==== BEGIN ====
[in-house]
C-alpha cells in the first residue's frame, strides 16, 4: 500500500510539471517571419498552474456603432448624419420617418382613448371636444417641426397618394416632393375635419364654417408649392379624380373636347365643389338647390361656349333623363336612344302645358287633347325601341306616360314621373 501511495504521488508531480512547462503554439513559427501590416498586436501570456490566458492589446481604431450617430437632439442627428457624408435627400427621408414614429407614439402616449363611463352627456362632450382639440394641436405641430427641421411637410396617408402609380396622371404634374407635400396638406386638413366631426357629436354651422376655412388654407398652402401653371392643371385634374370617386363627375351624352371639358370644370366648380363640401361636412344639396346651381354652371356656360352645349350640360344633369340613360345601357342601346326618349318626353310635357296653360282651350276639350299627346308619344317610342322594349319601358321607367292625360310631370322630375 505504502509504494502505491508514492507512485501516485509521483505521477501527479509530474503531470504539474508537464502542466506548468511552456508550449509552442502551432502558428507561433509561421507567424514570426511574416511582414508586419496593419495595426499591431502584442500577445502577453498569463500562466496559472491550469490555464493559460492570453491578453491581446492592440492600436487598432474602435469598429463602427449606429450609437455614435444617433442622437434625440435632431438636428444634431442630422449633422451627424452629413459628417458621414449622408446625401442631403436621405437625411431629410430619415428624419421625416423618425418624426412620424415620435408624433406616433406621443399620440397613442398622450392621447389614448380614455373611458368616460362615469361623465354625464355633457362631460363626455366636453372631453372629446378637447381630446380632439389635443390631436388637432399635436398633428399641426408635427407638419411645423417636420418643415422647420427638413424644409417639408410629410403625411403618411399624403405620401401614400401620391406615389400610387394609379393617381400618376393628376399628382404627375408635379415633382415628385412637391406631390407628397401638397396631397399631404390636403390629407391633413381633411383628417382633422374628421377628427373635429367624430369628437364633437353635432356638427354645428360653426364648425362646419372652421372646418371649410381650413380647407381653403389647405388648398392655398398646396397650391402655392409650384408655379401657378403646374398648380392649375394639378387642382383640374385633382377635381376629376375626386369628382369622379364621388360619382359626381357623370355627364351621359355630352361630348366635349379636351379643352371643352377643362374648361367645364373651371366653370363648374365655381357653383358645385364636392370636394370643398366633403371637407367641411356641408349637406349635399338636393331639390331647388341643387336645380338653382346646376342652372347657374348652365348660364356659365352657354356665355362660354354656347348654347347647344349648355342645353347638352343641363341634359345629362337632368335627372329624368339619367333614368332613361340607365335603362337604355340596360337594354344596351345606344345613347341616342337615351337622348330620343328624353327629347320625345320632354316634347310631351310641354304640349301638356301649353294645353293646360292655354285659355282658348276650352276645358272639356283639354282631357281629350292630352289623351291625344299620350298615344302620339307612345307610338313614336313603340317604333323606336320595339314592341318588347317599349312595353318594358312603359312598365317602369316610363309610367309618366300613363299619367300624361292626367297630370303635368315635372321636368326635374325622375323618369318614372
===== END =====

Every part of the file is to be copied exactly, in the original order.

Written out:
[in-house]
C-alpha cells in the first residue's frame, strides 16, 4: 500500500510539471517571419498552474456603432448624419420617418382613448371636444417641426397618394416632393375635419364654417408649392379624380373636347365643389338647390361656349333623363336612344302645358287633347325601341306616360314621373 501511495504521488508531480512547462503554439513559427501590416498586436501570456490566458492589446481604431450617430437632439442627428457624408435627400427621408414614429407614439402616449363611463352627456362632450382639440394641436405641430427641421411637410396617408402609380396622371404634374407635400396638406386638413366631426357629436354651422376655412388654407398652402401653371392643371385634374370617386363627375351624352371639358370644370366648380363640401361636412344639396346651381354652371356656360352645349350640360344633369340613360345601357342601346326618349318626353310635357296653360282651350276639350299627346308619344317610342322594349319601358321607367292625360310631370322630375 505504502509504494502505491508514492507512485501516485509521483505521477501527479509530474503531470504539474508537464502542466506548468511552456508550449509552442502551432502558428507561433509561421507567424514570426511574416511582414508586419496593419495595426499591431502584442500577445502577453498569463500562466496559472491550469490555464493559460492570453491578453491581446492592440492600436487598432474602435469598429463602427449606429450609437455614435444617433442622437434625440435632431438636428444634431442630422449633422451627424452629413459628417458621414449622408446625401442631403436621405437625411431629410430619415428624419421625416423618425418624426412620424415620435408624433406616433406621443399620440397613442398622450392621447389614448380614455373611458368616460362615469361623465354625464355633457362631460363626455366636453372631453372629446378637447381630446380632439389635443390631436388637432399635436398633428399641426408635427407638419411645423417636420418643415422647420427638413424644409417639408410629410403625411403618411399624403405620401401614400401620391406615389400610387394609379393617381400618376393628376399628382404627375408635379415633382415628385412637391406631390407628397401638397396631397399631404390636403390629407391633413381633411383628417382633422374628421377628427373635429367624430369628437364633437353635432356638427354645428360653426364648425362646419372652421372646418371649410381650413380647407381653403389647405388648398392655398398646396397650391402655392409650384408655379401657378403646374398648380392649375394639378387642382383640374385633382377635381376629376375626386369628382369622379364621388360619382359626381357623370355627364351621359355630352361630348366635349379636351379643352371643352377643362374648361367645364373651371366653370363648374365655381357653383358645385364636392370636394370643398366633403371637407367641411356641408349637406349635399338636393331639390331647388341643387336645380338653382346646376342652372347657374348652365348660364356659365352657354356665355362660354354656347348654347347647344349648355342645353347638352343641363341634359345629362337632368335627372329624368339619367333614368332613361340607365335603362337604355340596360337594354344596351345606344345613347341616342337615351337622348330620343328624353327629347320625345320632354316634347310631351310641354304640349301638356301649353294645353293646360292655354285659355282658348276650352276645358272639356283639354282631357281629350292630352289623351291625344299620350298615344302620339307612345307610338313614336313603340317604333323606336320595339314592341318588347317599349312595353318594358312603359312598365317602369316610363309610367309618366300613363299619367300624361292626367297630370303635368315635372321636368326635374325622375323618369318614372